Stepping in to fill a vacuum4 min read . Updated: 29 May 2011, 10:32 PM IST
Stepping in to fill a vacuum
Stepping in to fill a vacuum
Bangalore: Ajay Kiran could very well be a poster-boy student entrepreneur.
Unlike many youngsters striking out on their own, this 23-year-old founder of event management firm Rocket Events is suave, business-like, and has his marketing pitch down pat.
Student start-ups are often known to look at their business from the supply side—being too focused on their own product and not on the market. Clearly, Kiran has moved on into realistic business considerations.
“NEN has been my backbone," he says. Kiran is one of the 15 e-leaders at the cell, known as Force MIT, and as a part of this, he has organized several inter-collegiate fests and raised funds for the cell’s work.
Much before he started his firm, he had already got a taste of being in the field. Last February, he helped organize NEN’s entrepreneurship week for the whole of Karnataka state, bringing together many colleges. He organized games such as the 32-hour start-up and mock share markets.
It’s no surprise then that Kiran founded an event management firm in September. And he has been moving along at a fair clip. To date, he and his partners, Jeevan R., Avinash M.J. and Somanna T.P. have done 64 events in Mysore.
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“Before we started, there wasn’t any such full-fledged event management company in Mysore," says Kiran. There were multiple individual providers of event-related services who were known by word of mouth. Then there were sound system providers who would double up as disc jockeys at events in case their clients wanted. The services were piecemeal and no one did it under one umbrella with scales.
A sore point with Kiran was that every time Mysore needed event managers, firms such as Scorpio Events Management Pvt. Ltd from Bangalore would steal the show simply because there were no local companies.
Thence came the inspiration for Rocket Events. Named after the 2009 Hindi film Rocket Singh, the story of a go-getting salesman who will do anything to make his career turn around, Kiran’s firm has organized everything from birthday parties and corporate offsites to weddings. They have reported a revenue of ₹ 4.5 lakh so far.
Log on towww.livemint.comfor a live chat with the founders of Rocket Events at 4 pm on Monday
But there have been challenges, errors made and lessons learnt. Rocket Events didn’t make any money in their first few events, even losing money in some because they did not get their costing right. “We were working with an 8% margin," says Kiran, “but after a while, we realized that everyone else in the industry was looking at nearly 30%."
Kiran and his team then examined their costs more closely, and realized many of their vendors—tent house, sound system and balloon suppliers, painters and designers—were charging them at the same price they were charging their end-customers. So they negotiated with them to bring it down.
Now, Rocket Events and team plan to raise money through a bank loan so they can invest in their own sound system and vehicle. This round of fund-raising will also help with a concerted marketing push. Rocket Events wants to now advertise with newspaper pamphlets, autorickshaw banners and announcements, and so on.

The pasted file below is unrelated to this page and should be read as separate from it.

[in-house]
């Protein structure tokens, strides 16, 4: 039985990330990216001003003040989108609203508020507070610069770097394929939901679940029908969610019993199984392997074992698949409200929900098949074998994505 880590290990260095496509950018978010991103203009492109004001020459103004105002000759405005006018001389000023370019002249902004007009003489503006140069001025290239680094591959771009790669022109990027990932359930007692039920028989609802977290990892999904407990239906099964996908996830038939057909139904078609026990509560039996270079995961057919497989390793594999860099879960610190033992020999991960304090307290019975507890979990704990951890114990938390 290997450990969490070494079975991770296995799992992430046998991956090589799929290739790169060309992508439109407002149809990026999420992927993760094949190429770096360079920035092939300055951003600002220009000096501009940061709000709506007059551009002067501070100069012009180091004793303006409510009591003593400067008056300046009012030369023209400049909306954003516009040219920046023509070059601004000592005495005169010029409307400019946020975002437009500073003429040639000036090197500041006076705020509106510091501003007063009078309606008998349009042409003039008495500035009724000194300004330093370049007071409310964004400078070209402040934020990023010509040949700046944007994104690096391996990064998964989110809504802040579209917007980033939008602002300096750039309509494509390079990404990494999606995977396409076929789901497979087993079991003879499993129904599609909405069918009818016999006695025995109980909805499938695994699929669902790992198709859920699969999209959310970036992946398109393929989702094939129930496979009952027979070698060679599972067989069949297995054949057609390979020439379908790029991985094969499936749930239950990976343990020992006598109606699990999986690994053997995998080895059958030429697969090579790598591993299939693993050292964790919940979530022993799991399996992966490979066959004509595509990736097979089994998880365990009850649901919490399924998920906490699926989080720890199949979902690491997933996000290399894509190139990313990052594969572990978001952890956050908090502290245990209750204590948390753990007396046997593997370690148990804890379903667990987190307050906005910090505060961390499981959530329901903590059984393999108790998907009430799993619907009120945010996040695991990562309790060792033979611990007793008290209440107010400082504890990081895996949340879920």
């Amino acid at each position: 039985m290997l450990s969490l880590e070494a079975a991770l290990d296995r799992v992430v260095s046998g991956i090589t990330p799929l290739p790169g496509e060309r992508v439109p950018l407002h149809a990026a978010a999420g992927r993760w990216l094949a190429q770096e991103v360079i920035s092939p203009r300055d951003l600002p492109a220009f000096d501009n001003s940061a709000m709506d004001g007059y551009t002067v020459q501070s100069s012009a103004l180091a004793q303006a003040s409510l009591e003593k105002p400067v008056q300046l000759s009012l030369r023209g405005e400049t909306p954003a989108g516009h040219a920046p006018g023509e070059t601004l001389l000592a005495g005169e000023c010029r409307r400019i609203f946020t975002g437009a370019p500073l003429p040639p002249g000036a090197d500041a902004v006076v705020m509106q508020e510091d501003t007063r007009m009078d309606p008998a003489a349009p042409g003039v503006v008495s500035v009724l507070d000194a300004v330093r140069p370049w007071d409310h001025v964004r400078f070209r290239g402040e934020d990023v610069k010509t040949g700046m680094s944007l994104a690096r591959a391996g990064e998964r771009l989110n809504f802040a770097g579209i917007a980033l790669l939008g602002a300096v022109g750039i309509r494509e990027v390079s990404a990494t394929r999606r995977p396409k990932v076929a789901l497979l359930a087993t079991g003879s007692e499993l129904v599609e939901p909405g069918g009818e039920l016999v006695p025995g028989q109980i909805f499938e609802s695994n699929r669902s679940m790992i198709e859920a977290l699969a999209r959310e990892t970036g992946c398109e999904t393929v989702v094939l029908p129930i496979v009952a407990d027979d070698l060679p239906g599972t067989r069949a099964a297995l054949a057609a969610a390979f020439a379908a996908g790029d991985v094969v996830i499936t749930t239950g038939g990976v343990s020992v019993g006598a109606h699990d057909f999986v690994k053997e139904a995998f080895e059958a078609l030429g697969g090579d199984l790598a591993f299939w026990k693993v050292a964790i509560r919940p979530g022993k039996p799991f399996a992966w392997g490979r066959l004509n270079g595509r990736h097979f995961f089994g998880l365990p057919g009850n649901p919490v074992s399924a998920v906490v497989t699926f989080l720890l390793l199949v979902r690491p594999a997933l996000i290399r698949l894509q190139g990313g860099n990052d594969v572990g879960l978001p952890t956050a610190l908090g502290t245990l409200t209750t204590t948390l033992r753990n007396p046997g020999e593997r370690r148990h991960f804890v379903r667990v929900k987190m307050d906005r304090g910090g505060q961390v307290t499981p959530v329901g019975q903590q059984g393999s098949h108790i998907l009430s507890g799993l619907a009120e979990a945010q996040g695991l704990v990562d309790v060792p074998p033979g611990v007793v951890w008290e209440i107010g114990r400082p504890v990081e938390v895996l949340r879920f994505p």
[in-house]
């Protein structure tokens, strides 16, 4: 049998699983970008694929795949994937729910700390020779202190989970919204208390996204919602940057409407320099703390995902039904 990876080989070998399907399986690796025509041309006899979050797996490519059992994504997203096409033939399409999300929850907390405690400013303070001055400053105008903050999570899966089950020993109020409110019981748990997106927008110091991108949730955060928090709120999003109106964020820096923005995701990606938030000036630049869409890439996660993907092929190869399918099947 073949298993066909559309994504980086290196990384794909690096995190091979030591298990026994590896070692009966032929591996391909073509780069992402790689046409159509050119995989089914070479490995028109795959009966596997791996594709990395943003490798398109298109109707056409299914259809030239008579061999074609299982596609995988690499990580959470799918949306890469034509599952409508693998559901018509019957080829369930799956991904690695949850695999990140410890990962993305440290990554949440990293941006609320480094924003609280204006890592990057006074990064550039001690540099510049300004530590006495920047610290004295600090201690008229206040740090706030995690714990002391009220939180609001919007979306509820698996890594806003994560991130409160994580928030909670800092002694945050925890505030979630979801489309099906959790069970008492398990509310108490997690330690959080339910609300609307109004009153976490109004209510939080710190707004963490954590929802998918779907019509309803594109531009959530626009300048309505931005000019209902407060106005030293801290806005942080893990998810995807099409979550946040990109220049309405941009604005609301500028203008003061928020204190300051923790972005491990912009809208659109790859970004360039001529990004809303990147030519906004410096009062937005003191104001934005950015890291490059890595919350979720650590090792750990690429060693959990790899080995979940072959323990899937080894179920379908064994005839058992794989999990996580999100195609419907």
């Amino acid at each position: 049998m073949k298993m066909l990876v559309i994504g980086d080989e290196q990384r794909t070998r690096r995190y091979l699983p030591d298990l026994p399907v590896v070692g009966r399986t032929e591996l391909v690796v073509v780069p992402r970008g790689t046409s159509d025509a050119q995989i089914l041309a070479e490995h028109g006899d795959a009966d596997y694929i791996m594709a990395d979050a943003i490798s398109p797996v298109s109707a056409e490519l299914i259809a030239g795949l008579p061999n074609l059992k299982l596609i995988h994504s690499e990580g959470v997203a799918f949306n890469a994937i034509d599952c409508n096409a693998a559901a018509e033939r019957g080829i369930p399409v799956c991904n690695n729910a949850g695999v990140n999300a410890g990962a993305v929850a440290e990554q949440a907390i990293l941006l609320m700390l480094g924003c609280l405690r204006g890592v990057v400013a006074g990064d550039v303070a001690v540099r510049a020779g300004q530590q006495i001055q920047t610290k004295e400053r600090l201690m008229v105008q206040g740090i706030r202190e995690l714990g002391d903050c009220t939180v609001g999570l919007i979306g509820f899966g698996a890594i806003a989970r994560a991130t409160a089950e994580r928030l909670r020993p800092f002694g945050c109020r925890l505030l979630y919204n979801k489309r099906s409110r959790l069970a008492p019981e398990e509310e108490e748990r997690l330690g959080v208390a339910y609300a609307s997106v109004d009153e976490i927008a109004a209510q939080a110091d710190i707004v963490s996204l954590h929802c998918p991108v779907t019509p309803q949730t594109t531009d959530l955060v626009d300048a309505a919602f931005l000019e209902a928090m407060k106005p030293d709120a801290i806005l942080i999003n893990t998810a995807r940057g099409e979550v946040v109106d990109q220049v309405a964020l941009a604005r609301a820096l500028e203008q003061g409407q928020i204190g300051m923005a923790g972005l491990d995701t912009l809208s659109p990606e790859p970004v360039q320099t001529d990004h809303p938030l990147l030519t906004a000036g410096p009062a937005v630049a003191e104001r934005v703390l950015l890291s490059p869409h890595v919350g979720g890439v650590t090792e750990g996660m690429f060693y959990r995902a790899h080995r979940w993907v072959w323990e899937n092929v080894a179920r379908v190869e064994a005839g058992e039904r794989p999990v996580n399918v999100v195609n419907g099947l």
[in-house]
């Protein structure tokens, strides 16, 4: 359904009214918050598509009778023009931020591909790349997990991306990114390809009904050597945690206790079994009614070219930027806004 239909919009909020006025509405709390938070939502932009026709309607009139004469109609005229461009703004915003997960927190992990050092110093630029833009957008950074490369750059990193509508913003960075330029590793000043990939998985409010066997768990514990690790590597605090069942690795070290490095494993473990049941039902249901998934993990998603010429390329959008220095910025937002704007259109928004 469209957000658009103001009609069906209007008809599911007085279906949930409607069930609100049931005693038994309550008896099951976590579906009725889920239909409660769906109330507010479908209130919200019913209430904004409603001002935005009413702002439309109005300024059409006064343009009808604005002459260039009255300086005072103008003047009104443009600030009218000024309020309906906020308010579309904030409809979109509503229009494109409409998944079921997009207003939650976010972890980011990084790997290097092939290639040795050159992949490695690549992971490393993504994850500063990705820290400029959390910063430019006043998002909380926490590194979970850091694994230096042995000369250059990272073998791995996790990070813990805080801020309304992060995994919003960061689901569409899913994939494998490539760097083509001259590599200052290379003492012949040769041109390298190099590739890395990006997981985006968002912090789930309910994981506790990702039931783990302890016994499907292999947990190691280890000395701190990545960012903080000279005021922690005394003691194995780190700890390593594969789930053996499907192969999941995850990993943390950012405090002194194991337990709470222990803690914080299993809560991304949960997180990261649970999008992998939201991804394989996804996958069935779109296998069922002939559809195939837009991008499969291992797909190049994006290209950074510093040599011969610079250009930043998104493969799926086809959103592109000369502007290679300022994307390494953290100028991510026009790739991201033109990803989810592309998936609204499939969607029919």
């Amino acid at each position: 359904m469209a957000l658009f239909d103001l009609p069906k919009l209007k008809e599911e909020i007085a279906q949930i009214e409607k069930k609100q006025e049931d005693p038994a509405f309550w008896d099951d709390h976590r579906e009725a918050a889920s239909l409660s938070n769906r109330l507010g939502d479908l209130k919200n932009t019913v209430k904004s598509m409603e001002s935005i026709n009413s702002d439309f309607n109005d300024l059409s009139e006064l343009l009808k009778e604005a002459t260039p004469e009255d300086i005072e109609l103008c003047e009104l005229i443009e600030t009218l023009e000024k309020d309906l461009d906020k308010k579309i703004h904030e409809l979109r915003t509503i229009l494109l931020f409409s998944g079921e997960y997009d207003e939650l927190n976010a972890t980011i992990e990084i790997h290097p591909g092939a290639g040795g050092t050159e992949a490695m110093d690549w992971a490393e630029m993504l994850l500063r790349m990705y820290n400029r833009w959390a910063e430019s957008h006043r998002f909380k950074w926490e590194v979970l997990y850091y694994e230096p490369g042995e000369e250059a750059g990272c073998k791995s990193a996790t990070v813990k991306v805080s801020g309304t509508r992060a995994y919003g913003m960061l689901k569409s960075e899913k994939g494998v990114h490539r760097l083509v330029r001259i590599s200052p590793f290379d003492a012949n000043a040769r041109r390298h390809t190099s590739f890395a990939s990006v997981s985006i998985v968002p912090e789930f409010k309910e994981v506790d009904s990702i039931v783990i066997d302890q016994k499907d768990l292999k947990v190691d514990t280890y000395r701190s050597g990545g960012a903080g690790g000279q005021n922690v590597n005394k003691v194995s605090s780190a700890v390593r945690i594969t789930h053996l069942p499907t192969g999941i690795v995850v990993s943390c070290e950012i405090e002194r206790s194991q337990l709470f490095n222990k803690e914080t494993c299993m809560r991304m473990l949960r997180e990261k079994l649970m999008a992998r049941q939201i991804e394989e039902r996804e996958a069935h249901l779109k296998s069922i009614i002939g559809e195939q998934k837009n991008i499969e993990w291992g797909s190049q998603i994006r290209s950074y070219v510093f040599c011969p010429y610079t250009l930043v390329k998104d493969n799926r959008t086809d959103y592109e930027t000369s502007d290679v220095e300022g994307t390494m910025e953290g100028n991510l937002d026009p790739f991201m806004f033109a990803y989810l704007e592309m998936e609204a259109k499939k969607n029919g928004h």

As part of NEN’s assistance, Kiran has been through mentorship programmes with a couple of venture capitalists who have helped him write out his business plan, and generously picked holes in it.
Kiran recalls an incident at an event called BGyaan, conducted by Mysore’s National Institute of Events as a part of NEN’s activities, where he was to present his business model.
“I was hardly prepared for this. So I started telling them the whole story of the evolution of my business, because I didn’t know how else to go about it," says Kiran. The judges told him he needed to do a lot more groundwork for a rigorous business plan. Kiran talks about going back and fine-tuning his plan, which is far more lucid now.
What lies ahead? Rocket Events is going to diversify into soft skills training. Kiran, who comes from an entrepreneurial family—his father owns a rental commercial complex, while his mother used to run the only women’s driving school in Mysore—will have to take on the reins of his family business.
But he is pretty sure this won’t clash with his work at Rocket Events. “Event management is a gateway into many other areas that fit well with my own family business." He has thought it through. “I might open my own hotel with my father, and if that happens, we will have our own venue to conduct the events," says Kiran.
Like most other student entrepreneurs, the four get their fair share of flak from their parents for their choice of profession. While Jeevan is a sales executive with Hindustan Unilever Ltd, Kiran, Avinash and Somanna are working full-time. It is tougher for Kiran and Avinash because they are also finishing their MBA degrees.
But Kiran is set on his ideas. “I always knew I wanted to be an entrepreneur, but it took me 23 years to figure out it is going to be event management," he says. “Now I am sure this is it."
Named after the 2009 Hindi film ‘Rocket Singh’, the story of a go-getting salesman who will do anything to turn around his career
Product company or services or both Services
Number of founders and employees
Partners: Jeevan R., Avinash M.J. and Somanna T.P.
The next closest milestone they plan to accomplish
Diversify into soft skills training
Rocket Events was among the finalists of the NEN First Dot Student Startup Showcase